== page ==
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sUnderstanding Proposition-65 & What It Means for You

By now, we’re sure you’ve heard the term “Proposition-65” thrown around. This page is meant to serve as a guide to help you better understand this regulation and how it will impact you.

What is Proposition-65?

Proposition-65 is a shorthand term for The Safe Drinking Water and Toxic Enforcement Act of 1986 (California Proposition-65). Part of Proposition-65 relates to a ban on discharging certain chemicals into drinking water sources, but the part that concerns you is the part on warning requirements.

Proposition-65 requires businesses selling products in California to give consumers a “clear and reasonable warning” that chemicals in their products contain substances known to the state of California to cause cancer, birth defects or reproductive harm.

What it boils down to is businesses are required to warn California consumers that the materials that make up their products contain substances or chemicals on California’s Proposition-65 chemical list, which is updated at least once per year.

What is the purpose of Proposition-65?

The idea behind the regulation is to ensure that California consumers are as informed as possible when buying goods.

The state of California wants consumers to know up front that a product is made of potentially dangerous substances, as opposed to having consumers find out years later.

Why are we adopting these regulations?

As a manufacturer selling into California, we’re required by law to be compliant with Proposition-65 by August of 2018. We’re trying to be compliant with the regulations as soon as possible.

It’s not just us: every company selling into California is required to get compliant with these regulations.

Because we take compliance seriously, we’re being proactive and striving to be among the first in the ID and security industries to be fully compliant with the regulation.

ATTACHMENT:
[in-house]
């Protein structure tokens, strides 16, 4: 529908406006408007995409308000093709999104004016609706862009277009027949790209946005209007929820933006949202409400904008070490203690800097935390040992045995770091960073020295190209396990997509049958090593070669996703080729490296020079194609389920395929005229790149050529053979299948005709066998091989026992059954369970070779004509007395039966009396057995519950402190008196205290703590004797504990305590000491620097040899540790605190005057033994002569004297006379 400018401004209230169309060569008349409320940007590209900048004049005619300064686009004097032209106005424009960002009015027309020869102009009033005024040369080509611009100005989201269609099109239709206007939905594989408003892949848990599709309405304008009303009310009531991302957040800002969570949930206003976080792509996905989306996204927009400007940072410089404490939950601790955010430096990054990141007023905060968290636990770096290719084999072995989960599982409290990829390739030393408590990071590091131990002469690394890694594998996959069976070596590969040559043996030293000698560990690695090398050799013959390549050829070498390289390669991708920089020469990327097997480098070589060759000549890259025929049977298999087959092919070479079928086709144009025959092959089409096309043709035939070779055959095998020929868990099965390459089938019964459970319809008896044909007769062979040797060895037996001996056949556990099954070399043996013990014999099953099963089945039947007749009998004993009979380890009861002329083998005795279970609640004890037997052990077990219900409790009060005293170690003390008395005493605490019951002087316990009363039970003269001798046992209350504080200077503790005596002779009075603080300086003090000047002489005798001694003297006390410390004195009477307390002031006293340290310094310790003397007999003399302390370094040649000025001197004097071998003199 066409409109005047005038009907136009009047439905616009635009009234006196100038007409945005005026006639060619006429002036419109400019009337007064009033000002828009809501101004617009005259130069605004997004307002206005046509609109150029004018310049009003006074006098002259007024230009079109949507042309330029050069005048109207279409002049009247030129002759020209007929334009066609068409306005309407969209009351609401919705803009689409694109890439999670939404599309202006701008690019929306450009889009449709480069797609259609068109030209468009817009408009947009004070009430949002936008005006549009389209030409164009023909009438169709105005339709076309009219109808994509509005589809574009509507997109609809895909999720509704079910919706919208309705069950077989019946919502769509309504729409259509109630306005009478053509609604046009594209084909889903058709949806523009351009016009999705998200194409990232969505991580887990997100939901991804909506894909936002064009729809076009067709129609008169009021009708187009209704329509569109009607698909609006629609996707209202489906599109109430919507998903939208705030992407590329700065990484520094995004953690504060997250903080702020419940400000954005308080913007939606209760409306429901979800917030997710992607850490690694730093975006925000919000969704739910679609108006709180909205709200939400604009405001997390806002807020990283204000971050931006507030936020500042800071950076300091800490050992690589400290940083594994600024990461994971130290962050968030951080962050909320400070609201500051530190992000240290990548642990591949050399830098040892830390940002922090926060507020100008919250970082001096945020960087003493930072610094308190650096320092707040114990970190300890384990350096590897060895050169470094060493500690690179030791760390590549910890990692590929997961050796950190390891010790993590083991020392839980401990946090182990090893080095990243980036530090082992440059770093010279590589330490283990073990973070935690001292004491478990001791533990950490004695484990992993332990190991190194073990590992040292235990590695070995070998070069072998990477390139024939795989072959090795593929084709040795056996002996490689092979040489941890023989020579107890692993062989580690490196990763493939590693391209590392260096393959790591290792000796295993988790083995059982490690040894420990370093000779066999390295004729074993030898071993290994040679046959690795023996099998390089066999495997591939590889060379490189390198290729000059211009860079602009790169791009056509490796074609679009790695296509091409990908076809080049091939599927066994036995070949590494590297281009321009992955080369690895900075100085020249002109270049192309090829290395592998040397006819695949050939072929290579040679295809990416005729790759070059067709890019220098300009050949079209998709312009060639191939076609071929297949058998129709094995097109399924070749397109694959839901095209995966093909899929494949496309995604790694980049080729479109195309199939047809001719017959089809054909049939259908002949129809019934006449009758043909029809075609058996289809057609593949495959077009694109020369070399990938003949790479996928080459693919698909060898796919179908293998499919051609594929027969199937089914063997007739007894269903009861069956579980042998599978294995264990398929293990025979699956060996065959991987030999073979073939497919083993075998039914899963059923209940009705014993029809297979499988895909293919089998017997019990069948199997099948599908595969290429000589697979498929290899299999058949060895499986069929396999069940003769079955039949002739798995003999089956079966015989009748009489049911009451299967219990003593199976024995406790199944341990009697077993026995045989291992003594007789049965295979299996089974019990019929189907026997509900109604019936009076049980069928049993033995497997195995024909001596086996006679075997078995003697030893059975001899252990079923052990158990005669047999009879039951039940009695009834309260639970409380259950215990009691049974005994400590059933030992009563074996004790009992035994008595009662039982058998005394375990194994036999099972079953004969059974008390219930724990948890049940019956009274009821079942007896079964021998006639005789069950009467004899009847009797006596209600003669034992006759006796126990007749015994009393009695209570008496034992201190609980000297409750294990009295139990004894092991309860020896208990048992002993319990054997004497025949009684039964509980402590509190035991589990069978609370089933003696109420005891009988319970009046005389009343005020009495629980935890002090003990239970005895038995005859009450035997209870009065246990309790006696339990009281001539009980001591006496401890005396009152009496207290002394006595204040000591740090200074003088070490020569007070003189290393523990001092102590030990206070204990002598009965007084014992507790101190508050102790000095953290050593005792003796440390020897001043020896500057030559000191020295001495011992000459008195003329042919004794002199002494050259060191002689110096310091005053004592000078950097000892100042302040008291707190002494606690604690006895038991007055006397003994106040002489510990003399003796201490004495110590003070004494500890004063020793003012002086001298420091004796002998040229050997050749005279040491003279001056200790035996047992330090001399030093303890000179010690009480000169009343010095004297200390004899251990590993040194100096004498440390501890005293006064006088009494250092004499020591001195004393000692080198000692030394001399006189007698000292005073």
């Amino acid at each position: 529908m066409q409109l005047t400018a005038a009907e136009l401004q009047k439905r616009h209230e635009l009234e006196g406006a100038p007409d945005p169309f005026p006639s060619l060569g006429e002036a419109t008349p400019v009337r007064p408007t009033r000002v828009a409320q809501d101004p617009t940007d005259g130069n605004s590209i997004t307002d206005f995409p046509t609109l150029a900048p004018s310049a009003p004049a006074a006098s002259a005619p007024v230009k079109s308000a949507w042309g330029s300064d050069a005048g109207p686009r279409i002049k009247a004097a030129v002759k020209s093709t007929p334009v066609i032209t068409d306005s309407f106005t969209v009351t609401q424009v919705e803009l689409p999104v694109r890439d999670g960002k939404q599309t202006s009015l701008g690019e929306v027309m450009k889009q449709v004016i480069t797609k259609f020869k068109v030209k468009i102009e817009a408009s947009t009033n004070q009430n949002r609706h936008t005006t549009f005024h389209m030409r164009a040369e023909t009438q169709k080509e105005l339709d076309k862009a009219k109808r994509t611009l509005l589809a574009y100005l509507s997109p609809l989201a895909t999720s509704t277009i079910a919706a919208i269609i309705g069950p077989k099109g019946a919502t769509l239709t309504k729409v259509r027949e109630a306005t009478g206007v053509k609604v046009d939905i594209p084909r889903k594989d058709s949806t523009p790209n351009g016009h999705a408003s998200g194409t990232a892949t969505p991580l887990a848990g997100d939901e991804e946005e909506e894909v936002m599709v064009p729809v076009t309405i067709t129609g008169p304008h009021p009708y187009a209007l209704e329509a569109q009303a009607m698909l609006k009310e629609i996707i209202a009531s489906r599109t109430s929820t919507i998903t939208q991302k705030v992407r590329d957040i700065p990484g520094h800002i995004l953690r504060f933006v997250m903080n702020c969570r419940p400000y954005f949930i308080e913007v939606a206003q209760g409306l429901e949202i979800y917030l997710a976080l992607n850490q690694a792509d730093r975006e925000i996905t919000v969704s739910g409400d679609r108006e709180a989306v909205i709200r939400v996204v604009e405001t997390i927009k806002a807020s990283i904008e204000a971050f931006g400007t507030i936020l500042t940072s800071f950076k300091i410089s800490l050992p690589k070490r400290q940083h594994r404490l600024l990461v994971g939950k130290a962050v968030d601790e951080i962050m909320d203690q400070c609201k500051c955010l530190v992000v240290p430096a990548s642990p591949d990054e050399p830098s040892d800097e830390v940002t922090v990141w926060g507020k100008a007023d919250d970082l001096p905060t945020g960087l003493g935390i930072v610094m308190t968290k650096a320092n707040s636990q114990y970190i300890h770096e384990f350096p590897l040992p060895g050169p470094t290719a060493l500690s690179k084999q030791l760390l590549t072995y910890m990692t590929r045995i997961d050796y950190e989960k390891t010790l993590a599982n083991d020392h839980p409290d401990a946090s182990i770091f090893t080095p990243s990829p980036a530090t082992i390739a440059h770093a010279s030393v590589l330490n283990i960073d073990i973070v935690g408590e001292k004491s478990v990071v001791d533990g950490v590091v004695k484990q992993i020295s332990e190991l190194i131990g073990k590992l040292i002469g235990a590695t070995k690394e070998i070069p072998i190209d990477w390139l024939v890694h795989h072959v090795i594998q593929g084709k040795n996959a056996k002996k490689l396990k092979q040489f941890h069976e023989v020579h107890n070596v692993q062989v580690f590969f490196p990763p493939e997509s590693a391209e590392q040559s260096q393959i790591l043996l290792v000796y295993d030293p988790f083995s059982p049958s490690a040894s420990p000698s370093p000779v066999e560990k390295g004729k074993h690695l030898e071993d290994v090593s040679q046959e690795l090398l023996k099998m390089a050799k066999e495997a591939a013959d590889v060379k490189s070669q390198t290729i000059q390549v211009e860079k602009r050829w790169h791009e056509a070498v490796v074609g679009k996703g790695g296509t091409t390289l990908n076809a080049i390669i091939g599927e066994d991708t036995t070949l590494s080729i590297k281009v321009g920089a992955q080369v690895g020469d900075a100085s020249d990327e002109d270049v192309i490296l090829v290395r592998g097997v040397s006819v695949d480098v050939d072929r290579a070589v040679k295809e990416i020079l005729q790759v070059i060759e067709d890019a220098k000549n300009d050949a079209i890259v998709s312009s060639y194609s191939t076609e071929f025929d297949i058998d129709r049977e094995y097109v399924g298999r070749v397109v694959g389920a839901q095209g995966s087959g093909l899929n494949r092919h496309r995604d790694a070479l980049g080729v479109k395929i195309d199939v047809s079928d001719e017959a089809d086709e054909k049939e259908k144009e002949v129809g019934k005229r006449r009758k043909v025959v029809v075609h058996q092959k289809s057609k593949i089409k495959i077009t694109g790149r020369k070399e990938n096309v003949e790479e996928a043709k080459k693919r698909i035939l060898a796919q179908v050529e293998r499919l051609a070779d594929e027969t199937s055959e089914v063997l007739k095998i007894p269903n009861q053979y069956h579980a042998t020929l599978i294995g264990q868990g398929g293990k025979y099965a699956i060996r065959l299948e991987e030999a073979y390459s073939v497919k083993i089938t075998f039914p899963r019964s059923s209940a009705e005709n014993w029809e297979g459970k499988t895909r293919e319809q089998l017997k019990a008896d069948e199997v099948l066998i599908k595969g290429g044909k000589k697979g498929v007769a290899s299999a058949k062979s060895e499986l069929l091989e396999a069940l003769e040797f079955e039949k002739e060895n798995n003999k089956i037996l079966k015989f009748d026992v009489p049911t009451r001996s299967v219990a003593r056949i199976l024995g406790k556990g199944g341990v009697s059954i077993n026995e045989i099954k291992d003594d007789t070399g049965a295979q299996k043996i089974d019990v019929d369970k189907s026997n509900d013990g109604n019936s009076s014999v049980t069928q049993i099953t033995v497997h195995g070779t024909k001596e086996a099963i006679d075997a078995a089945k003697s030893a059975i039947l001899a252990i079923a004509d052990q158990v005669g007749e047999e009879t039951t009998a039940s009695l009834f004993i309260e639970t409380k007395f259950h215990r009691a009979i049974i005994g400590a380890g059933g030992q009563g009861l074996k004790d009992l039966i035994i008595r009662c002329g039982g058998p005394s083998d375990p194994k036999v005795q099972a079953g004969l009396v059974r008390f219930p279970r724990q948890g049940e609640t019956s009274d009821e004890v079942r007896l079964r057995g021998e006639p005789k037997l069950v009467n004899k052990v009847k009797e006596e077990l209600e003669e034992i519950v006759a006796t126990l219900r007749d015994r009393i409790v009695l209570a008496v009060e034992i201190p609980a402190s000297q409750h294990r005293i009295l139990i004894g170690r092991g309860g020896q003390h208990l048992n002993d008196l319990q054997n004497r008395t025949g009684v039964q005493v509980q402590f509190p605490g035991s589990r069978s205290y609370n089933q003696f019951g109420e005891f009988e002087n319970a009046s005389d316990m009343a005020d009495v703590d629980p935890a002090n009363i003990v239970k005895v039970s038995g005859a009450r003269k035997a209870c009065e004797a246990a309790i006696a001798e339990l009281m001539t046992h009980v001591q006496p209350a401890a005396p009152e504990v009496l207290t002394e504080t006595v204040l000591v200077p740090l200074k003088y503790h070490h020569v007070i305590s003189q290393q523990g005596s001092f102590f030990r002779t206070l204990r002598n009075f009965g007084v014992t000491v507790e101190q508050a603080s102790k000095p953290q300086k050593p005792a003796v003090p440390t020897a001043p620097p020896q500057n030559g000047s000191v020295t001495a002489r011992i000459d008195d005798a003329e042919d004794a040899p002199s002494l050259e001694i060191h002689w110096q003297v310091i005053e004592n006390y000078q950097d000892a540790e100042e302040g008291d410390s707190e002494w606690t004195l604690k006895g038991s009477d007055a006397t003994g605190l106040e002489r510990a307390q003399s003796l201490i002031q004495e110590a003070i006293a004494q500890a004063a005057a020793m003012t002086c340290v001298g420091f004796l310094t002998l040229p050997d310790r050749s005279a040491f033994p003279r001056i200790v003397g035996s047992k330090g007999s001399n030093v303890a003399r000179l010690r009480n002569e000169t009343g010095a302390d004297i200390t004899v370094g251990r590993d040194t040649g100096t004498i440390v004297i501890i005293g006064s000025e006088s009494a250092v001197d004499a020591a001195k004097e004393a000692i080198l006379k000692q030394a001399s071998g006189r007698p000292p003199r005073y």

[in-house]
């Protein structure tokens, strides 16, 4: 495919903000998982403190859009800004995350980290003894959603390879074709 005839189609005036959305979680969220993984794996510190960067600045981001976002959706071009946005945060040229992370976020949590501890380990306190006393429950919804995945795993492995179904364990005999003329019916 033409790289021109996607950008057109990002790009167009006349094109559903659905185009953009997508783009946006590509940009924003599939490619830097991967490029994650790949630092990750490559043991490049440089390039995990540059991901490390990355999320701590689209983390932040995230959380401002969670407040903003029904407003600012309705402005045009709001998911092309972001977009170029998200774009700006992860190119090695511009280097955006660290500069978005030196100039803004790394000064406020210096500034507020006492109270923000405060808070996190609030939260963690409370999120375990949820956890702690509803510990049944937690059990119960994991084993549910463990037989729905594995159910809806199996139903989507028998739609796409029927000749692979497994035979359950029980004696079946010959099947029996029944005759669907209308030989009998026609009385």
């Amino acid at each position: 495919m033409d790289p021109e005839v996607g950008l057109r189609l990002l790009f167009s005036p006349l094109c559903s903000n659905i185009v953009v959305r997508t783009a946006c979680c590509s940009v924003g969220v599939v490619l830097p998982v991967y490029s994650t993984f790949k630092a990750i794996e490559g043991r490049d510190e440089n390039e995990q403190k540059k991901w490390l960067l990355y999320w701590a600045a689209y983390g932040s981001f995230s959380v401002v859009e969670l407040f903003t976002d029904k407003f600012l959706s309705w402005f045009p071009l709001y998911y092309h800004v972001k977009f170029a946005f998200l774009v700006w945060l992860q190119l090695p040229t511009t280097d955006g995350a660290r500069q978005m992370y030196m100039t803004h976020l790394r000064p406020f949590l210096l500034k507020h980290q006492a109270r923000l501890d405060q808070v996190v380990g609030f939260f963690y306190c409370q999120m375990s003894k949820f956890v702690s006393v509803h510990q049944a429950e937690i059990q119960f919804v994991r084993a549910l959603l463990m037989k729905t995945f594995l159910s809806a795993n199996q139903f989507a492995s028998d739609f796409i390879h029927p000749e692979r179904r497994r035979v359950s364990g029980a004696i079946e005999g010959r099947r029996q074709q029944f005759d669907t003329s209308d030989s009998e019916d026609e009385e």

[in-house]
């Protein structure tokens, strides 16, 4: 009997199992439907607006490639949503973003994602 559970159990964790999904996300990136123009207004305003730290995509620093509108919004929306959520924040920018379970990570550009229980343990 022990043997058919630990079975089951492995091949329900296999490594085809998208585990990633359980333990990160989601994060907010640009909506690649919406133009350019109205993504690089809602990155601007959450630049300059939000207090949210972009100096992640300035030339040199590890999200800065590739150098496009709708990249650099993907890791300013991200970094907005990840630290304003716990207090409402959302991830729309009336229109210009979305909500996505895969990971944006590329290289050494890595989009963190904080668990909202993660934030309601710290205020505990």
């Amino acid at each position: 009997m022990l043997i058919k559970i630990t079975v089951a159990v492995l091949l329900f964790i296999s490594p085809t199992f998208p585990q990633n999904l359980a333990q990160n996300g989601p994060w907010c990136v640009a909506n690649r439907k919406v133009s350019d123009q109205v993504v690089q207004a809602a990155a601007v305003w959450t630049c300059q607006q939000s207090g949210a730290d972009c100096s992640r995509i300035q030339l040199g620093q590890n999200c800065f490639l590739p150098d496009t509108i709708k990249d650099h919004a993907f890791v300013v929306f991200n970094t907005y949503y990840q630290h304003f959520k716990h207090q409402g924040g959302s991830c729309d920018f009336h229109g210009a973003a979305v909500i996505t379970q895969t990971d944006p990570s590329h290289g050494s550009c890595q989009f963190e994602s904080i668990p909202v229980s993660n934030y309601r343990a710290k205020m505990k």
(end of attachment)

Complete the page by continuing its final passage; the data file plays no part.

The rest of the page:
Which chemicals are being used in our products and how are they used?

We performed exhaustive testing on our products in order to be as diligent as possible. That testing found five chemicals that appeared on the state of California’s Prop-65 list.

  • Nickel Nickel is used as plating on most of our steel components, like lanyard end fittings and clips. It’s used to help prevent corrosion. Nickel is naturally found in food and water. It’s also frequently found in items like guitar strings, costume jewelry, scissors, zippers and razors.

  • Antimony Trioxide Antimony trioxide is used as a catalyst in our production of PET. PET is a post-consumer recycled plastic used in our recycled lanyards. Threads tested showed that they contained just 0.03% Antimony Trioxide. Antimony Trioxide is commonly used as a flame retardant in textiles, plastics and rubber.

  • Bis(2-ethylhexyl) Phthalate More commonly known as DEHP, we use this chemical as a softening agent in the production of some of our flexible vinyl badge holders. Because of the way this chemical is used, it’s impossible to know the concentration of DEHP in our holders. DEHP has been used in a variety of applications in the past, including IV tubing and as a fragrance carrier in cosmetics, personal care products, laundry detergents, colognes, scented candles, and air fresheners.